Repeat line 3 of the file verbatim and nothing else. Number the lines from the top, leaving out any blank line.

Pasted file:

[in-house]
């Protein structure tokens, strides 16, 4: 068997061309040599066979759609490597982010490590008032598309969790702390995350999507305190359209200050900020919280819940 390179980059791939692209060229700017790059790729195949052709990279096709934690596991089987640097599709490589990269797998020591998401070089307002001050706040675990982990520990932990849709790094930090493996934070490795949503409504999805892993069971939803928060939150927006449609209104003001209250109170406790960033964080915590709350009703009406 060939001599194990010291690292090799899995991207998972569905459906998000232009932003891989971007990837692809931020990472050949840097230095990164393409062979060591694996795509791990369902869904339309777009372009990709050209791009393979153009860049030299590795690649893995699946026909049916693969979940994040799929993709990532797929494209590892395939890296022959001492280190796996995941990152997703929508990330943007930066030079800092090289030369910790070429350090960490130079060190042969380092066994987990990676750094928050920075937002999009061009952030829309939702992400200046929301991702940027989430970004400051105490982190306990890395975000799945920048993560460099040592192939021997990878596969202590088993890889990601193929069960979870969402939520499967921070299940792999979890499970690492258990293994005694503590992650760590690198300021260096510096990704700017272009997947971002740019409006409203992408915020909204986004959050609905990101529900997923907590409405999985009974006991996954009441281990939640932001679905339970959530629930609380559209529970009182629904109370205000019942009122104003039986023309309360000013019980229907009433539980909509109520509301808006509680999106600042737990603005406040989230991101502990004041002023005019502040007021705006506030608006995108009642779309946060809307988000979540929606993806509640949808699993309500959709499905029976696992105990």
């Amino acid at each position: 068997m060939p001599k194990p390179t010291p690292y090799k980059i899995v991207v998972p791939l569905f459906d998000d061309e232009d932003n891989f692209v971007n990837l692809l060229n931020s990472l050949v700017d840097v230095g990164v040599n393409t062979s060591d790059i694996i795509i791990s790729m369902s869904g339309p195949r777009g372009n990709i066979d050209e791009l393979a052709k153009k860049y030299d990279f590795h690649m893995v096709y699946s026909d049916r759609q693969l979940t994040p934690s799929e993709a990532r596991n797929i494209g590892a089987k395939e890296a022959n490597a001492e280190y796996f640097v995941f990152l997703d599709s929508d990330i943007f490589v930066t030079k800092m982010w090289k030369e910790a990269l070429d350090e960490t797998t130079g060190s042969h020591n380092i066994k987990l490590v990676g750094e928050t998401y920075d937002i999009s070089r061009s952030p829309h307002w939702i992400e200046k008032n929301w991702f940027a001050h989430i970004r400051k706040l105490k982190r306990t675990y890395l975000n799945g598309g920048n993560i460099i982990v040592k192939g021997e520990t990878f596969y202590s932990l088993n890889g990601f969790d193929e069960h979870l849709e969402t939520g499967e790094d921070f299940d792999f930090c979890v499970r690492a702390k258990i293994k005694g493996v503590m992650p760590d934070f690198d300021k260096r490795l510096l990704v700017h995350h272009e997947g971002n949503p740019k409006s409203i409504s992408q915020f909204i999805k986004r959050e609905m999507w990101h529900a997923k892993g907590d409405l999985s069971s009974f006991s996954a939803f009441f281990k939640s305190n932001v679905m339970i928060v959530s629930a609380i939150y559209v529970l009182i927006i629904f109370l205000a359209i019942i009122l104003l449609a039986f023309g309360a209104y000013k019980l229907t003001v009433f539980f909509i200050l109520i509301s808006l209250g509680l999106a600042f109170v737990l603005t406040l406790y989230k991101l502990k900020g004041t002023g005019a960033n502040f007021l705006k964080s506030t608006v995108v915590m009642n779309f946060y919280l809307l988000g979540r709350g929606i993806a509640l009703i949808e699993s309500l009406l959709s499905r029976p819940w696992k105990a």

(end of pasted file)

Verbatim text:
């Amino acid at each position: 068997m060939p001599k194990p390179t010291p690292y090799k980059i899995v991207v998972p791939l569905f459906d998000d061309e232009d932003n891989f692209v971007n990837l692809l060229n931020s990472l050949v700017d840097v230095g990164v040599n393409t062979s060591d790059i694996i795509i791990s790729m369902s869904g339309p195949r777009g372009n990709i066979d050209e791009l393979a052709k153009k860049y030299d990279f590795h690649m893995v096709y699946s026909d049916r759609q693969l979940t994040p934690s799929e993709a990532r596991n797929i494209g590892a089987k395939e890296a022959n490597a001492e280190y796996f640097v995941f990152l997703d599709s929508d990330i943007f490589v930066t030079k800092m982010w090289k030369e910790a990269l070429d350090e960490t797998t130079g060190s042969h020591n380092i066994k987990l490590v990676g750094e928050t998401y920075d937002i999009s070089r061009s952030p829309h307002w939702i992400e200046k008032n929301w991702f940027a001050h989430i970004r400051k706040l105490k982190r306990t675990y890395l975000n799945g598309g920048n993560i460099i982990v040592k192939g021997e520990t990878f596969y202590s932990l088993n890889g990601f969790d193929e069960h979870l849709e969402t939520g499967e790094d921070f299940d792999f930090c979890v499970r690492a702390k258990i293994k005694g493996v503590m992650p760590d934070f690198d300021k260096r490795l510096l990704v700017h995350h272009e997947g971002n949503p740019k409006s409203i409504s992408q915020f909204i999805k986004r959050e609905m999507w990101h529900a997923k892993g907590d409405l999985s069971s009974f006991s996954a939803f009441f281990k939640s305190n932001v679905m339970i928060v959530s629930a609380i939150y559209v529970l009182i927006i629904f109370l205000a359209i019942i009122l104003l449609a039986f023309g309360a209104y000013k019980l229907t003001v009433f539980f909509i200050l109520i509301s808006l209250g509680l999106a600042f109170v737990l603005t406040l406790y989230k991101l502990k900020g004041t002023g005019a960033n502040f007021l705006k964080s506030t608006v995108v915590m009642n779309f946060y919280l809307l988000g979540r709350g929606i993806a509640l009703i949808e699993s309500l009406l959709s499905r029976p819940w696992k105990a």